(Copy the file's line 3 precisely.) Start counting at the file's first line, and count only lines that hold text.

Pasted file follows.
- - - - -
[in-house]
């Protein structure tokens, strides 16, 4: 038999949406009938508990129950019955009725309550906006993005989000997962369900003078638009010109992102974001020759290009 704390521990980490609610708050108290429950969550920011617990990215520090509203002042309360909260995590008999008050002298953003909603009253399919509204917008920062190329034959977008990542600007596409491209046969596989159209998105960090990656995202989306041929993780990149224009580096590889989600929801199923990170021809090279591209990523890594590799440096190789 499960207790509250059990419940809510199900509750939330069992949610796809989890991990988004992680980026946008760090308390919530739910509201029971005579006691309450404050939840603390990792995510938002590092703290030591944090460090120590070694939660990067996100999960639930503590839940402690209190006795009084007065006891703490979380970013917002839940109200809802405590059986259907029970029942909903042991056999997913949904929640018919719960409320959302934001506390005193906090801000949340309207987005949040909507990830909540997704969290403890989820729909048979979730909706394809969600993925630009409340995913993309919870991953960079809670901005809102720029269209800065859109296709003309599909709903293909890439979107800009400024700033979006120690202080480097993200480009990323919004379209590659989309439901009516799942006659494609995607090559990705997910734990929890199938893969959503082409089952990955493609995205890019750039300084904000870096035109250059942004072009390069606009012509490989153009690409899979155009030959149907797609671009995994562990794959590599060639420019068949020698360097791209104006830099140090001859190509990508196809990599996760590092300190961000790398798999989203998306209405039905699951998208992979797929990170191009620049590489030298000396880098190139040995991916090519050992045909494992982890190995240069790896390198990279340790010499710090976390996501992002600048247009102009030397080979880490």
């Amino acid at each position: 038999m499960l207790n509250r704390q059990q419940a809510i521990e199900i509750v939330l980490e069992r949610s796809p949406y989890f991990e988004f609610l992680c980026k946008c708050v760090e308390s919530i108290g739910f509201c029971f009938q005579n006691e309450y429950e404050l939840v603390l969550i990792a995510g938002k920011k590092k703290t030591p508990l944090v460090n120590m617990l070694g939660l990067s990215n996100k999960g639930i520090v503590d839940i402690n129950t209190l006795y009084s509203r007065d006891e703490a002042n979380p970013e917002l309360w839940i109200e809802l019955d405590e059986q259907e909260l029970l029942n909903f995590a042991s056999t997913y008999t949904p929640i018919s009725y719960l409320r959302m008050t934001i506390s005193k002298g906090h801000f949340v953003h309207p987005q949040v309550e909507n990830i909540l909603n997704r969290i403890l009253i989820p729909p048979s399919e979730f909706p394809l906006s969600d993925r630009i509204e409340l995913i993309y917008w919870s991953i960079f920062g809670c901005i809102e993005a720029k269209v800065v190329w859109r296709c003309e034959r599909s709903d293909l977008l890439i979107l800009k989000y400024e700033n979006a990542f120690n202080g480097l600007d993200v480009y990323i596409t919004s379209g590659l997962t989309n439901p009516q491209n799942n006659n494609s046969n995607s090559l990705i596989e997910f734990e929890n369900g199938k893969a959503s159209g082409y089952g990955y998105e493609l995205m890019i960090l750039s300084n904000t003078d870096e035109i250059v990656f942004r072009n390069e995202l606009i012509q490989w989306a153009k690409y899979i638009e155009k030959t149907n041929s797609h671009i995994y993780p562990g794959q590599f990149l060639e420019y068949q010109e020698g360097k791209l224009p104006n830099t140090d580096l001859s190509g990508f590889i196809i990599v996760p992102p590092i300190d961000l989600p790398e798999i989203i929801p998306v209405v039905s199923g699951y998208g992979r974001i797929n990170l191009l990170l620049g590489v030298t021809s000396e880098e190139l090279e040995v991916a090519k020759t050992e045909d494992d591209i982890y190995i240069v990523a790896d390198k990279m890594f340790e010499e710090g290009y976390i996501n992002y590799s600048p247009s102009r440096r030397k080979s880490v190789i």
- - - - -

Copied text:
């Amino acid at each position: 038999m499960l207790n509250r704390q059990q419940a809510i521990e199900i509750v939330l980490e069992r949610s796809p949406y989890f991990e988004f609610l992680c980026k946008c708050v760090e308390s919530i108290g739910f509201c029971f009938q005579n006691e309450y429950e404050l939840v603390l969550i990792a995510g938002k920011k590092k703290t030591p508990l944090v460090n120590m617990l070694g939660l990067s990215n996100k999960g639930i520090v503590d839940i402690n129950t209190l006795y009084s509203r007065d006891e703490a002042n979380p970013e917002l309360w839940i109200e809802l019955d405590e059986q259907e909260l029970l029942n909903f995590a042991s056999t997913y008999t949904p929640i018919s009725y719960l409320r959302m008050t934001i506390s005193k002298g906090h801000f949340v953003h309207p987005q949040v309550e909507n990830i909540l909603n997704r969290i403890l009253i989820p729909p048979s399919e979730f909706p394809l906006s969600d993925r630009i509204e409340l995913i993309y917008w919870s991953i960079f920062g809670c901005i809102e993005a720029k269209v800065v190329w859109r296709c003309e034959r599909s709903d293909l977008l890439i979107l800009k989000y400024e700033n979006a990542f120690n202080g480097l600007d993200v480009y990323i596409t919004s379209g590659l997962t989309n439901p009516q491209n799942n006659n494609s046969n995607s090559l990705i596989e997910f734990e929890n369900g199938k893969a959503s159209g082409y089952g990955y998105e493609l995205m890019i960090l750039s300084n904000t003078d870096e035109i250059v990656f942004r072009n390069e995202l606009i012509q490989w989306a153009k690409y899979i638009e155009k030959t149907n041929s797609h671009i995994y993780p562990g794959q590599f990149l060639e420019y068949q010109e020698g360097k791209l224009p104006n830099t140090d580096l001859s190509g990508f590889i196809i990599v996760p992102p590092i300190d961000l989600p790398e798999i989203i929801p998306v209405v039905s199923g699951y998208g992979r974001i797929n990170l191009l990170l620049g590489v030298t021809s000396e880098e190139l090279e040995v991916a090519k020759t050992e045909d494992d591209i982890y190995i240069v990523a790896d390198k990279m890594f340790e010499e710090g290009y976390i996501n992002y590799s600048p247009s102009r440096r030397k080979s880490v190789i």